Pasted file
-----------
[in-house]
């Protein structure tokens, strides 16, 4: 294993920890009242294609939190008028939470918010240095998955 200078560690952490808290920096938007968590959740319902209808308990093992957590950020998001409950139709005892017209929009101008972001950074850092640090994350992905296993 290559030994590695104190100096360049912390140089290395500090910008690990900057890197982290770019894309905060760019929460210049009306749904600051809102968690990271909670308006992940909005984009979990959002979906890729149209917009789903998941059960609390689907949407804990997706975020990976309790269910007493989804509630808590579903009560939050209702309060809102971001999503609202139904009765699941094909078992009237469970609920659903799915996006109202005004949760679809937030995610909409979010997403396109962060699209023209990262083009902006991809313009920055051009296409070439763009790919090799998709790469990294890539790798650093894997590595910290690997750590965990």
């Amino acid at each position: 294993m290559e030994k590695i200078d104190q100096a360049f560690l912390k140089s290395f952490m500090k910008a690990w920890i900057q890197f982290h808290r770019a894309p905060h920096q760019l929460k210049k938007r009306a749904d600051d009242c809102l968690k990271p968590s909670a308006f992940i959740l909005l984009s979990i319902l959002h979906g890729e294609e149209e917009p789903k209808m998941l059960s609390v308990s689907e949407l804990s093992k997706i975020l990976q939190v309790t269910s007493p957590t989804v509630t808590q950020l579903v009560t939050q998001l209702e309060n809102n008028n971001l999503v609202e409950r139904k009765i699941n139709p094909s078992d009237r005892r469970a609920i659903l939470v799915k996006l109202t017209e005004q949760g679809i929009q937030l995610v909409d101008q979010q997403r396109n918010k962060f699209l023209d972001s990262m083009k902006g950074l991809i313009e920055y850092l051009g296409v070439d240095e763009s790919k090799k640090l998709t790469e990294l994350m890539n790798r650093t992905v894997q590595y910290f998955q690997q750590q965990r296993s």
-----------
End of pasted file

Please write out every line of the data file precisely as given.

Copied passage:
[in-house]
């Protein structure tokens, strides 16, 4: 294993920890009242294609939190008028939470918010240095998955 200078560690952490808290920096938007968590959740319902209808308990093992957590950020998001409950139709005892017209929009101008972001950074850092640090994350992905296993 290559030994590695104190100096360049912390140089290395500090910008690990900057890197982290770019894309905060760019929460210049009306749904600051809102968690990271909670308006992940909005984009979990959002979906890729149209917009789903998941059960609390689907949407804990997706975020990976309790269910007493989804509630808590579903009560939050209702309060809102971001999503609202139904009765699941094909078992009237469970609920659903799915996006109202005004949760679809937030995610909409979010997403396109962060699209023209990262083009902006991809313009920055051009296409070439763009790919090799998709790469990294890539790798650093894997590595910290690997750590965990």
């Amino acid at each position: 294993m290559e030994k590695i200078d104190q100096a360049f560690l912390k140089s290395f952490m500090k910008a690990w920890i900057q890197f982290h808290r770019a894309p905060h920096q760019l929460k210049k938007r009306a749904d600051d009242c809102l968690k990271p968590s909670a308006f992940i959740l909005l984009s979990i319902l959002h979906g890729e294609e149209e917009p789903k209808m998941l059960s609390v308990s689907e949407l804990s093992k997706i975020l990976q939190v309790t269910s007493p957590t989804v509630t808590q950020l579903v009560t939050q998001l209702e309060n809102n008028n971001l999503v609202e409950r139904k009765i699941n139709p094909s078992d009237r005892r469970a609920i659903l939470v799915k996006l109202t017209e005004q949760g679809i929009q937030l995610v909409d101008q979010q997403r396109n918010k962060f699209l023209d972001s990262m083009k902006g950074l991809i313009e920055y850092l051009g296409v070439d240095e763009s790919k090799k640090l998709t790469e990294l994350m890539n790798r650093t992905v894997q590595y910290f998955q690997q750590q965990r296993s």